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The Spurs need the Heat

The opportunities to appreciate Tim Duncan are getting fewer and fewer by the day, even as he continues to show he has more in reserve than most ever thought possible at the age of 37.
 
For that reason and more, San Antonio Spurs fans should be rooting for the Miami Heat to survive the Indiana Pacers. This has been a magical season for the San Antonio Spurs, and with tomorrow not guaranteed for a team whose core sits on the wrong side of 30, if this is to be a curtain call of sorts for Duncan, Manu Ginobili, and Tony Parker, it deserves the largest audience possible.
 
As nice as it might be to see old friends (George Hill), the Pacers will not draw the nation-wide interest the Spurs already struggle to produce.
 
The Spurs need the Heat, or specifically, the Spurs need the Heat’s LeBron James and the national audience that the he brings to the table.
 
The Spurs are boring. You can stop me if you’ve heard this before, but it still won’t change the national perception that the Spurs are boring. It’s a topic that has been brought up ad infinitum since Duncan and Gregg Popovich’s emergence in San Antonio. It’s also a sensitive subject for many Spurs fans.
 
Large as San Antonio is, it’s subject to a bit of an inferiority complex in regards to its small market stature. There remains a feeling that the national media largely ignores or disrespects the Spurs because where they’re located, and a tendency to take those perceived slights personal. If you can accept that disrespecting and ignoring are two different things than you must also accept that the Spurs are perhaps the most respected organization in the NBA.
 
Duncan, Popovich, and the Spurs have become universally admired in the NBA circles that matter for what they bring in terms of basketball. Even Tony Parker has finally begun getting recognition as one of the NBA’s elite point guards, with some going so far as to place him at the top of the list.
 
But understand that basketball bliss does not make a team exciting, or at least as far as casual basketball fans—and therefore the national media—are concerned.
 
These days when national pundits refer to the Spurs as boring, it’s usually only to contrast past stereotypes with present realities. It’s a small trick to introduce contrast into the narrative to show how far the Spurs have come.
 
The root of the Spurs problem comes not from their style of play, quality of character, or even the size of their market. After all, the Thunder have proven a big success in the smaller Oklahoma City market. If the national media or casual fan show disinterest in this Spurs team it’s because one simple factor—basketball fans don’t really enjoy basketball for the sake of basketball.
 
On a large scale basketball fans want narrative. They want something akin to the WWE and professional wrestling, only in the form of a legitimate athletic competition. Heroes and villains, falls from grace and redemption, outlandish characters—these things, combined with extraordinary physical feats packaged neatly in highlight reels, are what drive narrative and interest.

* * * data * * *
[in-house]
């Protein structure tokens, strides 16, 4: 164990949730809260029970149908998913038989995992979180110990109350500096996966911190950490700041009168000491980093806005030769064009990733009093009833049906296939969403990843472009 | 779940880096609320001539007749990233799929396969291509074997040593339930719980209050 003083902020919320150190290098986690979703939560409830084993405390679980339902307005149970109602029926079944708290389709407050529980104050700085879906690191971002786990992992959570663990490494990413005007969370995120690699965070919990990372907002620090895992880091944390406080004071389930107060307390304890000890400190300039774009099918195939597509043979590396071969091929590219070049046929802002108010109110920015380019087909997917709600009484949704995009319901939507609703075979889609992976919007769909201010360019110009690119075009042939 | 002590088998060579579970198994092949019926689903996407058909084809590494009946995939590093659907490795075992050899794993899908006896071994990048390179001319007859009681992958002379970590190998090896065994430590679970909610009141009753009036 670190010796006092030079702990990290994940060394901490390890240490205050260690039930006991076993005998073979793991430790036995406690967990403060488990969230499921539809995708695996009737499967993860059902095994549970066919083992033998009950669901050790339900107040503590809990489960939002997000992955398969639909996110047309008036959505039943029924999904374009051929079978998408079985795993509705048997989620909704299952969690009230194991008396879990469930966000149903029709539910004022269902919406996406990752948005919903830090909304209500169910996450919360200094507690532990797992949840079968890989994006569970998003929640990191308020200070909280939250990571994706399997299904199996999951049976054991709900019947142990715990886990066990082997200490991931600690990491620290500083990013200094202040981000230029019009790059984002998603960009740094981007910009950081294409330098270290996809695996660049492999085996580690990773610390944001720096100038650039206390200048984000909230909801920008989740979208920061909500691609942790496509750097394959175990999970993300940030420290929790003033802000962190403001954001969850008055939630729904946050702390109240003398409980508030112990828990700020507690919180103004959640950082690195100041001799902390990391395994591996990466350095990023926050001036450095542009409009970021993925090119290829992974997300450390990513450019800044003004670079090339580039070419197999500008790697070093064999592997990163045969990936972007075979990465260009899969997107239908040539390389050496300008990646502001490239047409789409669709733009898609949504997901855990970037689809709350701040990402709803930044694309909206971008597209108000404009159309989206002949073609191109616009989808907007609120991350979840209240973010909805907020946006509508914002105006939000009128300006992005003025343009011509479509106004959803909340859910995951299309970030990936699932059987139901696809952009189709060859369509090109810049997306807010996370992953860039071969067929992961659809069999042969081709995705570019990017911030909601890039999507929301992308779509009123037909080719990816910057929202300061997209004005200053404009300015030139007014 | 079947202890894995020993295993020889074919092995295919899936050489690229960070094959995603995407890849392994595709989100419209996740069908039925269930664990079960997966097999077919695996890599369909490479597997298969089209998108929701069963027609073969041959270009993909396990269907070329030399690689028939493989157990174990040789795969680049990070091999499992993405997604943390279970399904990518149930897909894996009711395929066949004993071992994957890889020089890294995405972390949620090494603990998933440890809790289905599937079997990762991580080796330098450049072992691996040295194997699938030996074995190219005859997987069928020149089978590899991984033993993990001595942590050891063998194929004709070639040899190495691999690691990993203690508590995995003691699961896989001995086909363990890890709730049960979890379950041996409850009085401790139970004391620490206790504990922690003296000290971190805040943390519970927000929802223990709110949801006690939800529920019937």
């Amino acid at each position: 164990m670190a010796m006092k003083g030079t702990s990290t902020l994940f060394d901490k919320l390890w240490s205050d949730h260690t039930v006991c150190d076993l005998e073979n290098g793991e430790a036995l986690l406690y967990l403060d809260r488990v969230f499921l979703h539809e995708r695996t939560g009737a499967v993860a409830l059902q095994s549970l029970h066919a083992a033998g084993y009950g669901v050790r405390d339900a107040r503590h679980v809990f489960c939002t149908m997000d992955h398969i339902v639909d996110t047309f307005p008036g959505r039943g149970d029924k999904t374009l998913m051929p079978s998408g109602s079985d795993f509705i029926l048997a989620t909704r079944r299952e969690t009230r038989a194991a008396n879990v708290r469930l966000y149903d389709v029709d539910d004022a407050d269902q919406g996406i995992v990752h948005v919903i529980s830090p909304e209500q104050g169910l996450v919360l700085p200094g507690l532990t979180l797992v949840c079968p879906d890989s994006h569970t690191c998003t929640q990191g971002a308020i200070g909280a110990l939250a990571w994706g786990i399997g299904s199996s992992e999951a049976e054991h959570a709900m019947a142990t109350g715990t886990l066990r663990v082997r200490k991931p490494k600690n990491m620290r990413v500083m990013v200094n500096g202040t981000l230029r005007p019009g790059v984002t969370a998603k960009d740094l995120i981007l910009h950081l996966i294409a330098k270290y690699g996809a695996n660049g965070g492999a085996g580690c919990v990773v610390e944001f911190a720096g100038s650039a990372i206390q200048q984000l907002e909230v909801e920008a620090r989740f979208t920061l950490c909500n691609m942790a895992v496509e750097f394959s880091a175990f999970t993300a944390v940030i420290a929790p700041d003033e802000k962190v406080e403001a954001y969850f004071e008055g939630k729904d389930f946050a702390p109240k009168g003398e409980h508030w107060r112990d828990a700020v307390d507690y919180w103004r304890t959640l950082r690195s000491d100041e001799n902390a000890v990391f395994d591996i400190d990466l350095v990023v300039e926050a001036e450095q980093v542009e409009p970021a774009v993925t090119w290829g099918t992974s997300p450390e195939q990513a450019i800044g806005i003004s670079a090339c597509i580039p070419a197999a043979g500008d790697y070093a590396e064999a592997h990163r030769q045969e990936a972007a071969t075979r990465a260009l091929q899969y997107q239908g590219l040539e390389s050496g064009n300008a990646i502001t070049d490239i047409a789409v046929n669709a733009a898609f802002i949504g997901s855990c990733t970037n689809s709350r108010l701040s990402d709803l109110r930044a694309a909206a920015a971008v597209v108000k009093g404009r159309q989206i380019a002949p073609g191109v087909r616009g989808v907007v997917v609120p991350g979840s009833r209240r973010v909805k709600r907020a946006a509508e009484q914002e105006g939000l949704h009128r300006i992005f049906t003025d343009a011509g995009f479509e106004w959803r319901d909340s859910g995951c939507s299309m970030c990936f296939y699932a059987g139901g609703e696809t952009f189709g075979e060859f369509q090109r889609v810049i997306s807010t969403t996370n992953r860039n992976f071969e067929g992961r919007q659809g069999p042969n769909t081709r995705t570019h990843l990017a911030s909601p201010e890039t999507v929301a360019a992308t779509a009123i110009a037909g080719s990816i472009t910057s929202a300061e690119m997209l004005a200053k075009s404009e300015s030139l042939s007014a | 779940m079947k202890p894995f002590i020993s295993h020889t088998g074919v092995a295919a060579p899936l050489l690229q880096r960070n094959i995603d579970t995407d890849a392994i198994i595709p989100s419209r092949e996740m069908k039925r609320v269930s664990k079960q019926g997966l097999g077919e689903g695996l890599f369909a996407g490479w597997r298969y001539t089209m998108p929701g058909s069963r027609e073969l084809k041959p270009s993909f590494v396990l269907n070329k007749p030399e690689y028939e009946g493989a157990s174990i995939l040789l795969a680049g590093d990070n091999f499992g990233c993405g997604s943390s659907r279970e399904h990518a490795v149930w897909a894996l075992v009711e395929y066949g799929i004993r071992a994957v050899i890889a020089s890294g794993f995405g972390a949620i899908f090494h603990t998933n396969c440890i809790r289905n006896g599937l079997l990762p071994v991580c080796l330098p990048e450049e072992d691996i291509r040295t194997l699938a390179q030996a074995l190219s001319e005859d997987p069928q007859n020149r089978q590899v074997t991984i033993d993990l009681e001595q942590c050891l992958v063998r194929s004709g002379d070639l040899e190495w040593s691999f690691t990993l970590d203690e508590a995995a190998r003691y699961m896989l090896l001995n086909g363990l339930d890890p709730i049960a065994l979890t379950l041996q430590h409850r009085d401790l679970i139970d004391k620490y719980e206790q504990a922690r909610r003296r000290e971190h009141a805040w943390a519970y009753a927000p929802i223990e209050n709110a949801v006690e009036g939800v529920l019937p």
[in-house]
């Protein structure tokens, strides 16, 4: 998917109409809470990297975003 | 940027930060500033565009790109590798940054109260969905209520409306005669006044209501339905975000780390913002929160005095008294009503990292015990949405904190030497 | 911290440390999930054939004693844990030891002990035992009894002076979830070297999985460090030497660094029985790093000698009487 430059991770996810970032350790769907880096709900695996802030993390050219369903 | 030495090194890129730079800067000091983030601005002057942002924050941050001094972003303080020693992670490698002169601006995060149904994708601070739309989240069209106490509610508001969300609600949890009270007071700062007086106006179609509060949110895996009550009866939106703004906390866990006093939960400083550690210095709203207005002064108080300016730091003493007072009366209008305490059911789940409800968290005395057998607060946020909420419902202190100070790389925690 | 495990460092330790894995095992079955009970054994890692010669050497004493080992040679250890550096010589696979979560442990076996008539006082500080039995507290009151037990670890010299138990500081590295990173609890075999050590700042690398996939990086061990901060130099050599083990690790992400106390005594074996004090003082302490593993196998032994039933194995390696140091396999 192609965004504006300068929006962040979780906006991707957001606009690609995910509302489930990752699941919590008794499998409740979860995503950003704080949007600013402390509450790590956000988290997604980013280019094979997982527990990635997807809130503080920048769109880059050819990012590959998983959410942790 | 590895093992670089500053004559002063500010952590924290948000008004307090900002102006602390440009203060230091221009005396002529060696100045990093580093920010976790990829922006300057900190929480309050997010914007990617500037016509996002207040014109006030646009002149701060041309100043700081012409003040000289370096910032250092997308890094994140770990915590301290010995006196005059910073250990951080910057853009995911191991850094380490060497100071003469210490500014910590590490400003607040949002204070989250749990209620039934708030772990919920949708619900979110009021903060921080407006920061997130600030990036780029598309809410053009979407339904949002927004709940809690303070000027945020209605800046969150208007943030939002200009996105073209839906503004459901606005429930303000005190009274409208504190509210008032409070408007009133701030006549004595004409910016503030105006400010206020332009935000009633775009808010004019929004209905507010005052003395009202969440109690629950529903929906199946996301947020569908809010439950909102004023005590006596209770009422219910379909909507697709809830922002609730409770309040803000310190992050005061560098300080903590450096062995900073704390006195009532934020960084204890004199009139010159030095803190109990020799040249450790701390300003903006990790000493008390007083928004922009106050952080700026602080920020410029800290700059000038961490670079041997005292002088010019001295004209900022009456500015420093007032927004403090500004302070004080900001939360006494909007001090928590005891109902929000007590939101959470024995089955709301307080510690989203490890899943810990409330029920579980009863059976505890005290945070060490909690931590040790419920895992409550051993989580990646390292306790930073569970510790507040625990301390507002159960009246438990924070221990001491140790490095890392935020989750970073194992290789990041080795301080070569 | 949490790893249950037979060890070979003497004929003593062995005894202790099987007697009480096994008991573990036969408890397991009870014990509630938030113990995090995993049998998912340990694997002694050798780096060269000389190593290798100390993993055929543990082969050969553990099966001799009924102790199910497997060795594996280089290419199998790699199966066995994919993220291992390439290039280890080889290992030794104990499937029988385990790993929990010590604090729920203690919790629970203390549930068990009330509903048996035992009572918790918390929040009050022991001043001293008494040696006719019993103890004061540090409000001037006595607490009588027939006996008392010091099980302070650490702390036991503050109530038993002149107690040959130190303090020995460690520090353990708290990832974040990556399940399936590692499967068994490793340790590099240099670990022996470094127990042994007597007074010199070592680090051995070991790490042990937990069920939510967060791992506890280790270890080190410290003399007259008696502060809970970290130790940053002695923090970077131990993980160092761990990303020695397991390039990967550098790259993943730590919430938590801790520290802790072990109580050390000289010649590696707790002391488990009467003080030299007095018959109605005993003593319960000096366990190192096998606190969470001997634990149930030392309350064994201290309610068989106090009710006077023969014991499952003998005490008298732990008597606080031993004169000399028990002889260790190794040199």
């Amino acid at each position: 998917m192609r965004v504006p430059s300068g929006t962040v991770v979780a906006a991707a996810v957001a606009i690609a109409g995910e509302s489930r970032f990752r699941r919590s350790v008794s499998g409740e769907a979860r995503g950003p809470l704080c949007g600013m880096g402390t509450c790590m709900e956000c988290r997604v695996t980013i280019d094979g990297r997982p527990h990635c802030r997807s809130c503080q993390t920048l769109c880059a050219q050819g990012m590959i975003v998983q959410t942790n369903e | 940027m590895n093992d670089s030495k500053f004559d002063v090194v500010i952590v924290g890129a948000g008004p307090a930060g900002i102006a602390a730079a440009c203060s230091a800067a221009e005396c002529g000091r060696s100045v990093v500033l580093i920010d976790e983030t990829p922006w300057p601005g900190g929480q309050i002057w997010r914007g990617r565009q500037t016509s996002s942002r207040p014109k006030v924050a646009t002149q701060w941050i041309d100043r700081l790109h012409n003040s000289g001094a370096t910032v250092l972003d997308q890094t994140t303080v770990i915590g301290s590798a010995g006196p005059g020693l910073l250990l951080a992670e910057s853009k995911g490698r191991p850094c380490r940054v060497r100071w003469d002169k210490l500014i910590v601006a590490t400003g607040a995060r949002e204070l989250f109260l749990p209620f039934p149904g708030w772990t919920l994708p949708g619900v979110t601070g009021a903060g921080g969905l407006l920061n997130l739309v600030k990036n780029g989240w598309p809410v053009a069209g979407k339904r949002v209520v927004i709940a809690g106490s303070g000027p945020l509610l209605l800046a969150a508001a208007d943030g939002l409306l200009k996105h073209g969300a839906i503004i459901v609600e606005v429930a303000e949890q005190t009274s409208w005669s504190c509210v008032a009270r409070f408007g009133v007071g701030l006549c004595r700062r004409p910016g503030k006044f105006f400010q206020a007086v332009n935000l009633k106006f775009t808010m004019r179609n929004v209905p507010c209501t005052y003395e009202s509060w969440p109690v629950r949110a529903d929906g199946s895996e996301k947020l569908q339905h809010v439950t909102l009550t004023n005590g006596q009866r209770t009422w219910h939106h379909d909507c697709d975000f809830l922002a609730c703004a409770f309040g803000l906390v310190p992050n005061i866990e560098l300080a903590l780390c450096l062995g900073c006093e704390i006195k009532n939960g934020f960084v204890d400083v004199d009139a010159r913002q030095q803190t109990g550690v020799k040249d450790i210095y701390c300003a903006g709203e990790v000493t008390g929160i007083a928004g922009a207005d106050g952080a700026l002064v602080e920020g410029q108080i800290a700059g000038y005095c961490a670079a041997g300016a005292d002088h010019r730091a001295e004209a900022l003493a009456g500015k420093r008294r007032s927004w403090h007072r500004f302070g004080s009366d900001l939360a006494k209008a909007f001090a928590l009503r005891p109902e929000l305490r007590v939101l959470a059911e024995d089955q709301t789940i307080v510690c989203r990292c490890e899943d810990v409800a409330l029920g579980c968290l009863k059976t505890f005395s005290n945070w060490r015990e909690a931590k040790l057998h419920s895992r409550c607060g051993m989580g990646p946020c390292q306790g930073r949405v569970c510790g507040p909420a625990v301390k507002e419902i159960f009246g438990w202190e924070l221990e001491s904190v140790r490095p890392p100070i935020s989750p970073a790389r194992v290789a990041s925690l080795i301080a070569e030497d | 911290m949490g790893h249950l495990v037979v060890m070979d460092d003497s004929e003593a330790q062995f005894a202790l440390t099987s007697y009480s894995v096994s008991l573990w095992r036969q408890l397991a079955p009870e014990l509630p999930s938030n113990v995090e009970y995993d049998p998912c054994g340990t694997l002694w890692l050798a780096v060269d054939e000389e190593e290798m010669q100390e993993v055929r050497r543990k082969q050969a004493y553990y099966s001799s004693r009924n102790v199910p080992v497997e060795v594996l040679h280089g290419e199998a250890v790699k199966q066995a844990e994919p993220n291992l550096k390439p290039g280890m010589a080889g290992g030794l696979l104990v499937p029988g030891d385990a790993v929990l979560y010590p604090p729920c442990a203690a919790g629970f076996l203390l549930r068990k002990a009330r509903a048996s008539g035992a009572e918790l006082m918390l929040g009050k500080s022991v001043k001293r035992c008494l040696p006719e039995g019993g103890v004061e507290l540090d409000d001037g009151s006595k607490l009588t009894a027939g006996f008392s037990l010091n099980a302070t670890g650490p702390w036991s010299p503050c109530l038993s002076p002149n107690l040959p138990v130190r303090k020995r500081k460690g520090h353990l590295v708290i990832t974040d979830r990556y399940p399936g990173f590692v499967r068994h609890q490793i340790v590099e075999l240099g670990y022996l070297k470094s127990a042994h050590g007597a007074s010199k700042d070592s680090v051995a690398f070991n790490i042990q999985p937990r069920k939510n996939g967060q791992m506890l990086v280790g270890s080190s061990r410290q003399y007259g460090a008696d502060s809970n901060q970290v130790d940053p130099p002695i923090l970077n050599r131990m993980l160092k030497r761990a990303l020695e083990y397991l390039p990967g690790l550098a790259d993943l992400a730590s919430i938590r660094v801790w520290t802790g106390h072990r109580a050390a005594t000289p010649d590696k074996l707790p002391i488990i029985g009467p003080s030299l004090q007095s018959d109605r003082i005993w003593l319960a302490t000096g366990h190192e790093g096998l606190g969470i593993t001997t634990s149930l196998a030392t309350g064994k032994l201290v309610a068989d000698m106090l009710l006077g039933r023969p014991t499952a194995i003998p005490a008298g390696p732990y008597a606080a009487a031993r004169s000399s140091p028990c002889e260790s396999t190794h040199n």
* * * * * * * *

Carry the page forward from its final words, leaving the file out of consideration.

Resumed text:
Basketball for the sake of basketball is a niche, and one covered admirably by blogs and websites. These are where hardcore fans of the game will find play breakdowns, long form essays about a particular style of play, scouting reports, etc. There are X’s and O’s out there who owe much of their content to Gregg Popovich diagrammed plays.
 
Unfortunately none of that plays well on television with the larger audiences. The Spurs are uninteresting to these large masses simply because the only thing they sell is basketball. As much as many of us in San Antonio have grown up with this Spurs team we know remarkably little about them. It’s hard to remember that Manu Ginobili is a family man until you’re in the locker room and his twins are running around everywhere, future el contusions and turnovers waiting to happen.
 
There are only so many ways to say how remarkable their longevity is, to explain the nuances of their system, before you start repeating yourself. And even then, the Spurs aren’t likely to give you anything in depth regarding strategy or system, opting for clichés more than anything insightful.
 
Any sportswriter out there would jump at the first opportunity to write a Gregg Popovich biography—he’s one of the most fascinating personalities in the game–if Popovich would ever allow one.
 
When Tony Parker states the Spurs are used to not getting attention due their playing in San Antonio, he’s being a little disingenuous. The Spurs don’t get attention because, quite frankly, they don’t want it.
 
There have been attempts by national sports media to run the type of stories fans want to see, many of them turned down. Perhaps the only thing the Spurs defend more than the three-point line and rim is their privacy and insight into who they are as individuals.
 
That’s not to say the access granted isn’t helpful or under appreciated. There are things I’ve gathered for stories I never would have by watching from afar. It simply makes things difficult for those that aren’t with the team on a day-to-day basis.
 
For the Spurs to work within a national narrative there are specific roles they have to fill. In the first round the Spurs worked well as the straight man in the Lakers comedy of errors. Personality could also be thrust upon them as a generic hero against a charismatic and hate villain, like Michael Keaton’s Batman to Jack Nicholson’s Joker.
 
The Spurs are boring, but they’re boring to a national audience entertained by reality television, Vin Diesel movies, and Nikki Minaj. There’s not accounting for taste when talking about what entertains us a nation.
 
Who cares if a national audience tunes in to was LeBron James take on the San Antonio Spurs so long as they tune in?
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